We finally returned to the Wescoats' around 9:45 pm. We spent a little time chatting with Charlie, Becky and Sara and then sent the munchkins to bed. They had a hard time settling down, but I have a feeling that's going to be the case throughout most of the trip. :)

Tuesday: On the road again by 8:00 am. It was a VERY LONG day of driving. We got stuck in stand still traffic, took a different exit, missed another one, ended up in Alabama (!!) and took much longer to complete our trip. We finally arrived in Athens around 10:15 pm. Nobody got to bed until close to midnight. I'm glad that day is behind us!

Wednesday: Had a great day just hanging out with the cousins and Aunt Christy. We saw the Tree that Owns Itself, a Double Barrelled Cannon and got some really delicious cupcakes and carrot cake.

Had a wonderful dinner, enjoyed some time outside in the warm sun and got to bed at a decent hour. Josh and Jim also went out and listened to some music together in the evening. Overall a really great day!

Thursday: This was our day on our own. We drove around Athens a bit, checked out a bookstore and got a Georgia shirt for Josh's mom, went to an actual book bookstore, and had a terrific picnic lunch and playtime at a park.

We're now catching up on laundry and preparing for another day of driving tomorrow. Florida, here we come!

Sunday, October 18, 2009

Complaint Cure #4

This week I'm thanking God for ...
- 14 years of dating my wonderful husband!!
- Beautiful flowers that he thoughtfully gave me in recognition of our 14 years.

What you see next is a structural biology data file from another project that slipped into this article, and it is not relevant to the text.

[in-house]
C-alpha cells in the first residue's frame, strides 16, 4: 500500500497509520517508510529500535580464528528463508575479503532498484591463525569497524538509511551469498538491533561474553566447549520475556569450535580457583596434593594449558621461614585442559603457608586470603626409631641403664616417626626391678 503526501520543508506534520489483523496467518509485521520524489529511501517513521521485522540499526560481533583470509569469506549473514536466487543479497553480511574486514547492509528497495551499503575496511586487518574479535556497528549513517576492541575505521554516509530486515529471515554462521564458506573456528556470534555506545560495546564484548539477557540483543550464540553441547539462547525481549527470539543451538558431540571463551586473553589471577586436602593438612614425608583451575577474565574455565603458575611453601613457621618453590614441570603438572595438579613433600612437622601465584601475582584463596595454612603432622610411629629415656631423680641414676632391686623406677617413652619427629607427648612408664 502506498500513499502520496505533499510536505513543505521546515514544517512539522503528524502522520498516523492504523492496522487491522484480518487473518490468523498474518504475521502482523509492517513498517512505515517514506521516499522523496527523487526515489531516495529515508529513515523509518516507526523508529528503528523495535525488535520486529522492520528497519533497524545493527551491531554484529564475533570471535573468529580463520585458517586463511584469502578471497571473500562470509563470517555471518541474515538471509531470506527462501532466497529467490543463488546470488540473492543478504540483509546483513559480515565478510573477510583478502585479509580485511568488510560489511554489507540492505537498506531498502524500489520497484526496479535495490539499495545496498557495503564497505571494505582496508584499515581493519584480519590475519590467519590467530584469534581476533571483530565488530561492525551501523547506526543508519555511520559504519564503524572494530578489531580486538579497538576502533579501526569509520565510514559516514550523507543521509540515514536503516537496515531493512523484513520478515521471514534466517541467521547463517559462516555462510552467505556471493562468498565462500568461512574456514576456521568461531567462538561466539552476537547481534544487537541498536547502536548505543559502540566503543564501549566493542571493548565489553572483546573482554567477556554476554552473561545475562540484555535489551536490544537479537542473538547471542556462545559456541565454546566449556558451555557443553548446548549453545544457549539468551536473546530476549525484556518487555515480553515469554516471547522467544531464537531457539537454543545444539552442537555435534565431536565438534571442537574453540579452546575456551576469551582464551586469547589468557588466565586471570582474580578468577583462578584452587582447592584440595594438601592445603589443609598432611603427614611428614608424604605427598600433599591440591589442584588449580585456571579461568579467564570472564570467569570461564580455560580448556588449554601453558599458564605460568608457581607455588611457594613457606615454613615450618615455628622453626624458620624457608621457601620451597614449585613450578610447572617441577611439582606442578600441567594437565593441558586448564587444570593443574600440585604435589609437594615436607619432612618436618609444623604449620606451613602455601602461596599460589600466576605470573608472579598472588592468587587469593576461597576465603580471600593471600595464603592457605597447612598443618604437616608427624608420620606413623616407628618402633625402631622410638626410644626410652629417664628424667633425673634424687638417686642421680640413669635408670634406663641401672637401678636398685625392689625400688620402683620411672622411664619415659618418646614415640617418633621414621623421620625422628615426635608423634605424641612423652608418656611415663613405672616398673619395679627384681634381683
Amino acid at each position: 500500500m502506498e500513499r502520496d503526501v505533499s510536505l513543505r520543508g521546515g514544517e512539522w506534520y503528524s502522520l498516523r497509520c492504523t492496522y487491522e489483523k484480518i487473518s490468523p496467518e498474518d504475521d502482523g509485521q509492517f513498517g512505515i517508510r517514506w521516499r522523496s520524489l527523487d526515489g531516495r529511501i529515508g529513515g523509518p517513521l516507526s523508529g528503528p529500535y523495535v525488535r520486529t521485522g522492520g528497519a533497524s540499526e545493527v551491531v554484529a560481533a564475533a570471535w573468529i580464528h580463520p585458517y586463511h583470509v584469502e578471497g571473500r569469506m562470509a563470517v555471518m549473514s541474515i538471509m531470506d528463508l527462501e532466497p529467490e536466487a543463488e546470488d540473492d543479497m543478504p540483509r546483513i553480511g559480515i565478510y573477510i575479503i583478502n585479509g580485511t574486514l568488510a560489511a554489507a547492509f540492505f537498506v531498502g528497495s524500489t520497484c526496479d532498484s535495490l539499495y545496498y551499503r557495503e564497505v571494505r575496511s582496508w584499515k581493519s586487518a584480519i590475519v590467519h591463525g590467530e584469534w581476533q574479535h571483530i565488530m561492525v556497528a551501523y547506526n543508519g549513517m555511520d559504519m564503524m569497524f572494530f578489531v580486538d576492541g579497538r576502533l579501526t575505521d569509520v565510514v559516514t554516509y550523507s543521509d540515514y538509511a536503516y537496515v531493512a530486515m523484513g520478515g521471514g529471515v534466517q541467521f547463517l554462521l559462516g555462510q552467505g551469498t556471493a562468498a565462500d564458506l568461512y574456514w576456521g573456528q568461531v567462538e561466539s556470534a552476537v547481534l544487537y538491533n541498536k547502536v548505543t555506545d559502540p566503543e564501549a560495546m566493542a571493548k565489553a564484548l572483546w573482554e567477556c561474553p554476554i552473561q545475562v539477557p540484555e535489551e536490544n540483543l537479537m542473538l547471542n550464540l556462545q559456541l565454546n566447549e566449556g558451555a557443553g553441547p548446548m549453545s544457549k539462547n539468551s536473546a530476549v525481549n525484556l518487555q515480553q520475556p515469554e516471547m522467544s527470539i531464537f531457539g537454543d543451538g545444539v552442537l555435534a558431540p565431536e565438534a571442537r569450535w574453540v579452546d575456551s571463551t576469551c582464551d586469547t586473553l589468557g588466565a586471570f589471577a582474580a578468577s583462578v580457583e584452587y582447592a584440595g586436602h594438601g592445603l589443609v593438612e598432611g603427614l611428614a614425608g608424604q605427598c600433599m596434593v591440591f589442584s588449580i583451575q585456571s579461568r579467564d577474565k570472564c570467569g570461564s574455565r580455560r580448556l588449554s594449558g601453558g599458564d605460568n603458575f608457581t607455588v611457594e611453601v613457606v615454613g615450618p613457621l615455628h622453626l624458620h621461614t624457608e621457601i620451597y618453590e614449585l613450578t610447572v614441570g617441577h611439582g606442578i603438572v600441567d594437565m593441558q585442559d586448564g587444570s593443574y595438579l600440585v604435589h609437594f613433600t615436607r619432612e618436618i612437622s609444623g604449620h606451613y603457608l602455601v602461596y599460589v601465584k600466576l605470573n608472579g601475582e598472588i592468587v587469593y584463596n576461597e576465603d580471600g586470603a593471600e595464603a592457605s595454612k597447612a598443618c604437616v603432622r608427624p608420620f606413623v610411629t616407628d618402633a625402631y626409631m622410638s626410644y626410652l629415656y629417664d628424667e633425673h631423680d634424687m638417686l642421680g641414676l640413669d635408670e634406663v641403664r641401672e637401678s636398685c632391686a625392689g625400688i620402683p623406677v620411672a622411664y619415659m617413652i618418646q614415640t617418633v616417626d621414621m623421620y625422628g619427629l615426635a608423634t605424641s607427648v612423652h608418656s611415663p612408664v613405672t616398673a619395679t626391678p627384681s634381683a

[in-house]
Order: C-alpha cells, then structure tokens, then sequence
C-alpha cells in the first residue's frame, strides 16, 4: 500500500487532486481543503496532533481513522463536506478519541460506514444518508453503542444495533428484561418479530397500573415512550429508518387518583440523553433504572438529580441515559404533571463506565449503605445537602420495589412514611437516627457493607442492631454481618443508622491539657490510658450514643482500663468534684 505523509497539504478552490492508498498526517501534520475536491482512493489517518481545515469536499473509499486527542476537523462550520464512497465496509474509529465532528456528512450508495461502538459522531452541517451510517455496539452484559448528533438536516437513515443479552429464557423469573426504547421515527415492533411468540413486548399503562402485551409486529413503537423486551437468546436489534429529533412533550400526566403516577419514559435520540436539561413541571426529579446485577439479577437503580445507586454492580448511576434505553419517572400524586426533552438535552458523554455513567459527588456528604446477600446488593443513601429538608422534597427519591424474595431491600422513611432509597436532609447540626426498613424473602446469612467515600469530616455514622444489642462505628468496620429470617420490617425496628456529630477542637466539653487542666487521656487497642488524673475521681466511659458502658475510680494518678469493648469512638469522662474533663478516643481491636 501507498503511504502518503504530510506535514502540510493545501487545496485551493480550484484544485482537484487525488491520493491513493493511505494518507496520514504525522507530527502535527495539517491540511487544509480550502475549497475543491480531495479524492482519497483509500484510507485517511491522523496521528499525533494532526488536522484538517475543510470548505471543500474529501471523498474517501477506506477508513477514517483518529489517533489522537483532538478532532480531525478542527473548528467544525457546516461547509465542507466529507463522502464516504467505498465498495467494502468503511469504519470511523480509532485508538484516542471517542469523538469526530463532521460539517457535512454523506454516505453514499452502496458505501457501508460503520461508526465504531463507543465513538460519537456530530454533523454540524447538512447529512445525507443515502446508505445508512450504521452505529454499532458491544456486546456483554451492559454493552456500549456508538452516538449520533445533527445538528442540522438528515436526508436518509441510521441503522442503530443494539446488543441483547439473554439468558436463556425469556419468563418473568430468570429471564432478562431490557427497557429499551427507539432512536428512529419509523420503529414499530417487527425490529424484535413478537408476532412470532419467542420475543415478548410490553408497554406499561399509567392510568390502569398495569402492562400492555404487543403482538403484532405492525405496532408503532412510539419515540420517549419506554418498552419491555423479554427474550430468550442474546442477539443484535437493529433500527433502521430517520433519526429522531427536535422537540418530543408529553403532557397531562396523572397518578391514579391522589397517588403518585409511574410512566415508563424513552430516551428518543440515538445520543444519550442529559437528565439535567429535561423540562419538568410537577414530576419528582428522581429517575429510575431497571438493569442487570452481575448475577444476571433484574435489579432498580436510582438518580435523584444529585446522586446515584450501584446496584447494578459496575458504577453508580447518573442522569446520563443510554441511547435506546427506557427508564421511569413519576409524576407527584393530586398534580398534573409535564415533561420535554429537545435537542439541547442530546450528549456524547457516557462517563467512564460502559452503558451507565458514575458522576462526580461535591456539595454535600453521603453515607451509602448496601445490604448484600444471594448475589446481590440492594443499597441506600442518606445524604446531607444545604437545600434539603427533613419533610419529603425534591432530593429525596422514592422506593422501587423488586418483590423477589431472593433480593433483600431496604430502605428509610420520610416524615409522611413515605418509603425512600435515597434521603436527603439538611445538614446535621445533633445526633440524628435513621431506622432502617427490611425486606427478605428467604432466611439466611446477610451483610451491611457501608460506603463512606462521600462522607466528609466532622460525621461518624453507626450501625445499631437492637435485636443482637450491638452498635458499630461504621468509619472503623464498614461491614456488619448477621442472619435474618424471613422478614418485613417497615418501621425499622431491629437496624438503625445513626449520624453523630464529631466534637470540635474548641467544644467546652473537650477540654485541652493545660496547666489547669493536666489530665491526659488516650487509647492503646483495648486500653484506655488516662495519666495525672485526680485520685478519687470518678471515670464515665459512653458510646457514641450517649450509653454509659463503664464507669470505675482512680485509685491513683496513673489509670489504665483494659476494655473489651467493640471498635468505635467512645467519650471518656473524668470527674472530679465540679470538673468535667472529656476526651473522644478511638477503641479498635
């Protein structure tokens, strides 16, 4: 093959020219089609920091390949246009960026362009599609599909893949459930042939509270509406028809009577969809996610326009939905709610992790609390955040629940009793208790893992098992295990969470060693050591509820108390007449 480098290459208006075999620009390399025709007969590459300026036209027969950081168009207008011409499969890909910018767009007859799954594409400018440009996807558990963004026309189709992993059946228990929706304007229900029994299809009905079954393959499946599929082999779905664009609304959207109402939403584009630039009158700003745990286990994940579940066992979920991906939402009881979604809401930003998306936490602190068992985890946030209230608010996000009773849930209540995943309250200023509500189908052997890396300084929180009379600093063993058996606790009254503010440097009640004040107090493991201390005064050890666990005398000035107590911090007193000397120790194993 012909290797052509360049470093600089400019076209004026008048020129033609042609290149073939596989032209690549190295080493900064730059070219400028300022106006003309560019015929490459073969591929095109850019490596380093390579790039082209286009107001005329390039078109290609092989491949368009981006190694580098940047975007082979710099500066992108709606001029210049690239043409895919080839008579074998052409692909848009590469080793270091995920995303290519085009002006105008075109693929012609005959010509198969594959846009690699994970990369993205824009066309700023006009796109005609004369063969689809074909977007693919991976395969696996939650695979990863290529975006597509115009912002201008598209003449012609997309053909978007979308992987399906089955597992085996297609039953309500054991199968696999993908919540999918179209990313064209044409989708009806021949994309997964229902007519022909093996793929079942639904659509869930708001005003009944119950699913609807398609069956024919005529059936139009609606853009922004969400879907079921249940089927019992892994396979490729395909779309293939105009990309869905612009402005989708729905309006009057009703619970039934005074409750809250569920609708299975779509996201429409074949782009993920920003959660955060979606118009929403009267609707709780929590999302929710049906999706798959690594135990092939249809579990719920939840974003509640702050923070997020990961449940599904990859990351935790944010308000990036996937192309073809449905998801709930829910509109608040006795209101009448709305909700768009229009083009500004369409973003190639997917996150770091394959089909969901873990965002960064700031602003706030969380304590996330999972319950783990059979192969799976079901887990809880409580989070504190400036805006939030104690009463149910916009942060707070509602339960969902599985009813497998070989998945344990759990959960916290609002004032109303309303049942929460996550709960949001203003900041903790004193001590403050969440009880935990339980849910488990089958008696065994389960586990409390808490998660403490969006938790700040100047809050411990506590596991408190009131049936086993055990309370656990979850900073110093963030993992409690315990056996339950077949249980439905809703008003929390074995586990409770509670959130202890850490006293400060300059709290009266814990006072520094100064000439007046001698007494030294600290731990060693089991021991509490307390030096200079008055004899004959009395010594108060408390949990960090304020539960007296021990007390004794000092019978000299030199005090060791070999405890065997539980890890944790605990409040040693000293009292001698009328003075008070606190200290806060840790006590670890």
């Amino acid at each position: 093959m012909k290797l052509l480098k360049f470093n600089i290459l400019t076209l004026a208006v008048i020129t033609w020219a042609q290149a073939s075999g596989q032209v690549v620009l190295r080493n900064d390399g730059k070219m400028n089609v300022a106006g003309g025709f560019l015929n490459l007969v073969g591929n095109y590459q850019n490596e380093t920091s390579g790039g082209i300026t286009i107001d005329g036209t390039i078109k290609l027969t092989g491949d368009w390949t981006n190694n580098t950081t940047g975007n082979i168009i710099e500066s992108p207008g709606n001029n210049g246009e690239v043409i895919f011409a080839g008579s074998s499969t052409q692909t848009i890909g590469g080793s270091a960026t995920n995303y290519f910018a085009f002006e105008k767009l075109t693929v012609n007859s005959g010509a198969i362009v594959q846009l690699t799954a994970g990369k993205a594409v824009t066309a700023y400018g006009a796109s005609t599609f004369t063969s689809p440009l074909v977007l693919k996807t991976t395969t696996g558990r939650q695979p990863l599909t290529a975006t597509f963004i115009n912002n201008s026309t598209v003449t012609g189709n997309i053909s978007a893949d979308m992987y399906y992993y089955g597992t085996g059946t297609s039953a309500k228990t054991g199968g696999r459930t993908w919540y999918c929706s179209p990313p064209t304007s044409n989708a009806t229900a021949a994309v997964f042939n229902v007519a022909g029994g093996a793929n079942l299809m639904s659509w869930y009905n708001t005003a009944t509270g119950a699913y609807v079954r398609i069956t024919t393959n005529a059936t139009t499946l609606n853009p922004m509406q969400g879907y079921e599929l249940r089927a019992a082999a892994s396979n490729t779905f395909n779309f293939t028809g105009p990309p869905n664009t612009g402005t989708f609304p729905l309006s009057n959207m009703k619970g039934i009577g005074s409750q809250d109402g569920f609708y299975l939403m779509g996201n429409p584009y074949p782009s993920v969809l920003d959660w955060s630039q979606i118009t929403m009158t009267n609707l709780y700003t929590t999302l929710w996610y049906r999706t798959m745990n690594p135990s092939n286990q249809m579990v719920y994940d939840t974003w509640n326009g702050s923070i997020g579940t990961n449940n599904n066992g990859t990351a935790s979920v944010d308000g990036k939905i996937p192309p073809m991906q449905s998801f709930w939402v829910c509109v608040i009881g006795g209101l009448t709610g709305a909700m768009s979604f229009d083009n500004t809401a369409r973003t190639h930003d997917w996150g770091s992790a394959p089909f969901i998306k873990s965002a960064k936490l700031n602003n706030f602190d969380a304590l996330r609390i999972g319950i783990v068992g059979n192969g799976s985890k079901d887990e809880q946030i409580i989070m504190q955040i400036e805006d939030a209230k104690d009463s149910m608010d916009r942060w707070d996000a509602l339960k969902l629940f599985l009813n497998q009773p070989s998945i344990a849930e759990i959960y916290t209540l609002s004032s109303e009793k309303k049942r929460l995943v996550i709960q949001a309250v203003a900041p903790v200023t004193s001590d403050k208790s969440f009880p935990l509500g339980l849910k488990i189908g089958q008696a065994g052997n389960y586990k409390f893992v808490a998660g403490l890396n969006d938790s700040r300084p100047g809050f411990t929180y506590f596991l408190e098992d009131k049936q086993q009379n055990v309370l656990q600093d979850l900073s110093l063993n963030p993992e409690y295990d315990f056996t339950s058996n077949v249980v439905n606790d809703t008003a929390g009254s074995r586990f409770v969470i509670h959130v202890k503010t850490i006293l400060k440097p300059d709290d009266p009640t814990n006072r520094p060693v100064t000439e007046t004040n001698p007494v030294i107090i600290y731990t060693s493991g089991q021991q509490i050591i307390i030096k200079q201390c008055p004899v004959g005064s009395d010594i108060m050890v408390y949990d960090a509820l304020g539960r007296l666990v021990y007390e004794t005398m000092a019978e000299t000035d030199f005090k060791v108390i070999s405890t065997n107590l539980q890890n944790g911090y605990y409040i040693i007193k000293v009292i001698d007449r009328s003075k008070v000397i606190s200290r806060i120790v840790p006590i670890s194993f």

- New glasses
- Chores accomplished
- Only one more week to survive until vacation
- Good health for our family
- wonderful hymns and songs of the faith
- a good, albeit cold, soccer season that is almost over
- mapquest
- a nice conversation with my brother
- inter-library loans
- gorgeous weather today!
- friends on the mend from H1N1
- winter clothes and indoor heating
- authors who can write entertaining and emotive stories
- free tickets to the Creation Museum for our vacation
- the wonderful new coat hanging system that my patient husband slaved over
- the great generosity of my parents and the way they have loved on my children for the past few months
- hugs from little arms first thing in the morning
- that Christ is our high priest who stands between us and eternal death

Wednesday, October 14, 2009


Our house has become a home for arthropods, invertibrates and other creepy crawlies. Nobody warned me that homeschooling would force me to embrace insects, and yet, here I am with a houseful. Thankfully the ones I know about are caged!

Josh and the kids have been studying insects and other such gross things in science lately. So, we are now the proud owners of 5 tadpoles, 10 painted lady butterfly larvae and a few dozen ants. Until yesterday we also had a large spider, an asian beetle and a dragonfly. We had to get rid of those last night though, because the spider was creeping me out and the dragonfly (or flying dragon according to Gabe) was not allowing us to sleep at night.